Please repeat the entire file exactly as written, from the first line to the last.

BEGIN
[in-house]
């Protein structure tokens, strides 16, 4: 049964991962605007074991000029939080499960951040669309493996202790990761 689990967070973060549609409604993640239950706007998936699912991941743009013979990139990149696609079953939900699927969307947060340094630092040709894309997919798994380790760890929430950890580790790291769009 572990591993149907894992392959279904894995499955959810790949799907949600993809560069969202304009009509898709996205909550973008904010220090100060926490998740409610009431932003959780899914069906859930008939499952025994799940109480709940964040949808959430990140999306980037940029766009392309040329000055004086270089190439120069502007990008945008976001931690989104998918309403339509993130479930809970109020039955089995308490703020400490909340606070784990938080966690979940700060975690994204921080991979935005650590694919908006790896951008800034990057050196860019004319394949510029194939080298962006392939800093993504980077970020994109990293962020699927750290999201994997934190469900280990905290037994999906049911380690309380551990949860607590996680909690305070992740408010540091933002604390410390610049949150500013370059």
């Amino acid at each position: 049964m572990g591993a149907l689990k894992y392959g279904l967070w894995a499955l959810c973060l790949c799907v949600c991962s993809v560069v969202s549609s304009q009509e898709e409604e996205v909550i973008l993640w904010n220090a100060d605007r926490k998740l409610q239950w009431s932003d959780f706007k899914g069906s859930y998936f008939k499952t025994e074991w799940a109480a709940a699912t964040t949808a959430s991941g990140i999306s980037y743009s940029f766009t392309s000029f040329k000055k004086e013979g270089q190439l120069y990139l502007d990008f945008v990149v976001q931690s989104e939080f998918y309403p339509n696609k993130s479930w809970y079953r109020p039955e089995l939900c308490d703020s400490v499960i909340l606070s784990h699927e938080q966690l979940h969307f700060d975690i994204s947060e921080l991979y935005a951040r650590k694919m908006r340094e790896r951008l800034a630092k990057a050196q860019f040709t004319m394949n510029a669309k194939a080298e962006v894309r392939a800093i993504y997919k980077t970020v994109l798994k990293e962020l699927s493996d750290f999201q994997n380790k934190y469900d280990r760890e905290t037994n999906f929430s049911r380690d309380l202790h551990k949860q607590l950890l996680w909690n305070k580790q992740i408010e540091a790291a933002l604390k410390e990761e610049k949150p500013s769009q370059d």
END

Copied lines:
[in-house]
């Protein structure tokens, strides 16, 4: 049964991962605007074991000029939080499960951040669309493996202790990761 689990967070973060549609409604993640239950706007998936699912991941743009013979990139990149696609079953939900699927969307947060340094630092040709894309997919798994380790760890929430950890580790790291769009 572990591993149907894992392959279904894995499955959810790949799907949600993809560069969202304009009509898709996205909550973008904010220090100060926490998740409610009431932003959780899914069906859930008939499952025994799940109480709940964040949808959430990140999306980037940029766009392309040329000055004086270089190439120069502007990008945008976001931690989104998918309403339509993130479930809970109020039955089995308490703020400490909340606070784990938080966690979940700060975690994204921080991979935005650590694919908006790896951008800034990057050196860019004319394949510029194939080298962006392939800093993504980077970020994109990293962020699927750290999201994997934190469900280990905290037994999906049911380690309380551990949860607590996680909690305070992740408010540091933002604390410390610049949150500013370059």
């Amino acid at each position: 049964m572990g591993a149907l689990k894992y392959g279904l967070w894995a499955l959810c973060l790949c799907v949600c991962s993809v560069v969202s549609s304009q009509e898709e409604e996205v909550i973008l993640w904010n220090a100060d605007r926490k998740l409610q239950w009431s932003d959780f706007k899914g069906s859930y998936f008939k499952t025994e074991w799940a109480a709940a699912t964040t949808a959430s991941g990140i999306s980037y743009s940029f766009t392309s000029f040329k000055k004086e013979g270089q190439l120069y990139l502007d990008f945008v990149v976001q931690s989104e939080f998918y309403p339509n696609k993130s479930w809970y079953r109020p039955e089995l939900c308490d703020s400490v499960i909340l606070s784990h699927e938080q966690l979940h969307f700060d975690i994204s947060e921080l991979y935005a951040r650590k694919m908006r340094e790896r951008l800034a630092k990057a050196q860019f040709t004319m394949n510029a669309k194939a080298e962006v894309r392939a800093i993504y997919k980077t970020v994109l798994k990293e962020l699927s493996d750290f999201q994997n380790k934190y469900d280990r760890e905290t037994n999906f929430s049911r380690d309380l202790h551990k949860q607590l950890l996680w909690n305070k580790q992740i408010e540091a790291a933002l604390k410390e990761e610049k949150p500013s769009q370059d």